Full reciprocity and commonality is revealed even more clearly in the last three acts of the drama. The Son gives himself to the Father in dying, the latter answers in the resurrection, and both together send out the Spirit. Thus the three different forms of bestowal are already repeated within each act, even if in a differing way. The Son can only entrust himself completely in dying because he is already gripped in his depths by the God who is not a God of the dead but of the living (Mark 12:26ff. and parallels). It is precisely in the act of surrender to the Father, which includes the Father’s communication to him, that the Spirit springs up for humankind (“streams of living water” [John 7:37-39; 19:34-37]). Even the resurrection is not a one-sided deed of the Father, for by it he answers the Son who “with loud cries and tears offered up prayers and supplications to him who was able to save him from death” (Heb. 5:7). The immediate common fruit of the request on the part of his Son become man and of the heeding of the heavenly Father is the pneumatic body of the risen one as “life-giving spirit” (1 Cor. 15:44ff.), which is communicated to humankind (Acts 1:2; 2:33).
The model of reciprocal bestowal proves, then, well suited to bringing out the innermost dimensions of the dramatic salvation event. At the same time it becomes clear how reciprocal love flows into such an event of release that we can no longer speak of two acts in opposing directions, from Father to Son and from Son to Father. Each one lets go of his love as his own in favor of the other, so that this love can be constituted as the one common love and can become a person.
Because the Son himself is, at one and the same time, receiving and actively letting go and because the Holy Spirit is pure letting go, the Father is able to communicate himself through them to creatures without the distinction between creator and creature being abolished. Communication takes place at the level of these persons and their free existence and not at the level of the one essential being. Since, further, the Holy Spirit according to his entire personal character is reciprocal love, letting go of itself, it is to him that the mission in salvation history falls: to unite people with Christ and with one another. This throws light on the statement that he creates the one body with many members (1 Cor. 12:4-13). His particular nature makes it also comprehensible that Christ can live as the most inner being in the faithful: “I have been crucified with Christ; no longer do I live, but Christ lives in me” (Gal. 2:19ff.).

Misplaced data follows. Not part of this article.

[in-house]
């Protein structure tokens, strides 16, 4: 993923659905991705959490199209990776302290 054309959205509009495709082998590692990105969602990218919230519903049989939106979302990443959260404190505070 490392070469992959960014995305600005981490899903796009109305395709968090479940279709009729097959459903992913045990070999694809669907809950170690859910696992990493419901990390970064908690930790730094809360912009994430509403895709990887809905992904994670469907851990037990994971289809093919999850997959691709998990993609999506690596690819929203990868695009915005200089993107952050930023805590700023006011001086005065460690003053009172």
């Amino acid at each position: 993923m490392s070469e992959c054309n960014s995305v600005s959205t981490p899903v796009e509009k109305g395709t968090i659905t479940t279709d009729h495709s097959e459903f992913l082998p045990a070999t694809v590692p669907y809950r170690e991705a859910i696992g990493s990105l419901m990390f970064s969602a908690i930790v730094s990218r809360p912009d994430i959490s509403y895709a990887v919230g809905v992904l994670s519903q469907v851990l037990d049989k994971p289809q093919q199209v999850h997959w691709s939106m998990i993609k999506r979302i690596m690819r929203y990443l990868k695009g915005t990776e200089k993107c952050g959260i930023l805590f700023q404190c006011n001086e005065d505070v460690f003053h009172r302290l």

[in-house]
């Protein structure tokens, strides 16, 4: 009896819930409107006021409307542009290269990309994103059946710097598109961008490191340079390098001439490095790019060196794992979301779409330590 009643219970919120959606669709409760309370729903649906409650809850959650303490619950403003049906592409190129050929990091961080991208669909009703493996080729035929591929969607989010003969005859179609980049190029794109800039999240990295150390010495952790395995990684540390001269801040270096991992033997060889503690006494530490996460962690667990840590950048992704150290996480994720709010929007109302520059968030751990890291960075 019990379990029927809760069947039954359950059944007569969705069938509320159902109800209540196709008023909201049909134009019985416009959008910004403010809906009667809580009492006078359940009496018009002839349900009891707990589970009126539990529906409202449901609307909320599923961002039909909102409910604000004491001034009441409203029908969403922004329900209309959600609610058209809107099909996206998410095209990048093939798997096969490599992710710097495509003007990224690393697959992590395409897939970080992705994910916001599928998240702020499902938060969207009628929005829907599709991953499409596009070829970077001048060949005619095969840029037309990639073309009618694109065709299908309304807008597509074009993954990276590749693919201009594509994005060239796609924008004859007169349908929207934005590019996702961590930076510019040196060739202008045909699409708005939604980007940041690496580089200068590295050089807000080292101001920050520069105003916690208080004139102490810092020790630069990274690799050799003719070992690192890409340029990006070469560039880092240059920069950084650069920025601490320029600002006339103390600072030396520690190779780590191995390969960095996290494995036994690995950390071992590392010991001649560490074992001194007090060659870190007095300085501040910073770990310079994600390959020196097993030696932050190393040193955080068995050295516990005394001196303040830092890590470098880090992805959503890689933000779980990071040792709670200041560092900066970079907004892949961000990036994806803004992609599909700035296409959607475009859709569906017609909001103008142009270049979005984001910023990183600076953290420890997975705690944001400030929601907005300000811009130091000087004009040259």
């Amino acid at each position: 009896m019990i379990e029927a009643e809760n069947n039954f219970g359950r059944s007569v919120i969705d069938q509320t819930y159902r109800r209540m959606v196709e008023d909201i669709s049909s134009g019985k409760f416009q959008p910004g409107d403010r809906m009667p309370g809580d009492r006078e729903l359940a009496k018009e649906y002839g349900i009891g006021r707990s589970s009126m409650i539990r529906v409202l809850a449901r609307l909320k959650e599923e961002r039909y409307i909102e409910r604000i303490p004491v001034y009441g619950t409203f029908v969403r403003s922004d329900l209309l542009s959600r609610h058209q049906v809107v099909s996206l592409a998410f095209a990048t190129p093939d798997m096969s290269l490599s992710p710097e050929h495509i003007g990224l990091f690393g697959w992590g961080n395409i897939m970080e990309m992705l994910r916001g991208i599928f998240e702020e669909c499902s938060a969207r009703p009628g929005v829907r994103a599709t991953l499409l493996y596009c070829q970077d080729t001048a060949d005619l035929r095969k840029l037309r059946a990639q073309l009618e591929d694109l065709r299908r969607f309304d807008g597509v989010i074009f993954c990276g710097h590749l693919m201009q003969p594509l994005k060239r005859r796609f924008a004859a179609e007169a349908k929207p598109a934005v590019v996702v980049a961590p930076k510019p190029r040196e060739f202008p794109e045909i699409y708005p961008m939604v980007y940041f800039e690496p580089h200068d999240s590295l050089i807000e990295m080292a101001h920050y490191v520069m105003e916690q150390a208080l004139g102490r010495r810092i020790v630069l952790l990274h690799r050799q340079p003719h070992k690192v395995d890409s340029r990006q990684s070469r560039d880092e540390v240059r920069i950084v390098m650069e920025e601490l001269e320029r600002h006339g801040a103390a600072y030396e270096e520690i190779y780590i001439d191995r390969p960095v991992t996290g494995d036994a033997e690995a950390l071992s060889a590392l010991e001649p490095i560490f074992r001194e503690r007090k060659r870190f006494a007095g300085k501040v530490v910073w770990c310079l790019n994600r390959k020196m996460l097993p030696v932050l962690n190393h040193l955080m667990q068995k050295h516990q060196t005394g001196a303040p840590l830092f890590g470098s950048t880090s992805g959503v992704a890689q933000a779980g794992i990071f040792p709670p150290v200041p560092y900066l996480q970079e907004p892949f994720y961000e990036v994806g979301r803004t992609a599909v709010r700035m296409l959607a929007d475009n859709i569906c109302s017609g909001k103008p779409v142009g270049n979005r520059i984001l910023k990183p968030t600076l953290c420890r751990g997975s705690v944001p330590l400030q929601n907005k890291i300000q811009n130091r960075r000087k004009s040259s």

We next ask, in whom does the Spirit work? Here there arises a problem which can show up again the consequences of the two complementary trinitarian models. If one thinks in a linear way from the viewpoint of the procession and mission model, then it is natural to suppose that the Holy Spirit only unites those people with Christ who have already heard of the crucified and risen one and believe in him (for the Son precedes the Father). That axiom with such difficult consequences, “outside the church no salvation,” seems to go together with this view. In distinction to this, we have seen that one must speak of Christ already on the cross identifying with all humans. This is essentially brought about by the Spirit. (Jesus in the Drama of Salvation, pp. 214-216.)
2. James Alison, “On learning to say ‘Jesus is Lord’: a ‘Girardian’ confession”; based on his address to the 2000 COV&R meeting in Boston, this essay is now chapter seven in his book Faith Beyond Resentment. I share the opening section that uses 1 Cor. 12:1-3 as a point of departure:
a tale of two spirits
Now concerning spiritual gifts, brothers and sisters, I do not want you to be uninformed. You know that when you were heathen, you were led astray to dumb idols, however you may have been moved. Therefore I want you to understand that no one speaking by the Spirit of God ever says ‘Jesus be cursed!’ and no one can say ‘Jesus is Lord’ except by the Holy Spirit. (1 Cor. 12:1-3)
The whole of what I want to say is in this passage. Many of us are used to a cheap reading of these words. All we need to do is avoid saying ‘Jesus is cursed,’ which it wouldn’t occur to most of us to want to say anyhow, and instead to say, or to sing, repetitively and maybe obsessively, ‘Jesus is Lord.’ This would be a way of proving to ourselves that we have the Holy Spirit, and are on the right side.
Now of course, this is nonsense. The devil can quote Scripture, and Paul is proposing for us something much more dense than a merely verbal test of our orthodoxy. This passage suggests that there are two forms of cultural life at work. In one of these, people are moved by spirits which incline us to dumb idols, and which issue forth in someone being cursed. This is the cultural world in which social belonging and religion lead people to maintain their group unity by fixing on someone or some group who can be thrown out, anathematised, cursed. The semi-conscious group dynamic of ganging up against someone — the ‘however you may have been moved,’ with Paul’s implication that there are evil spirits at work here — leads to a sense of unity. And the unity needs ‘the cursed one’ to be able to maintain itself.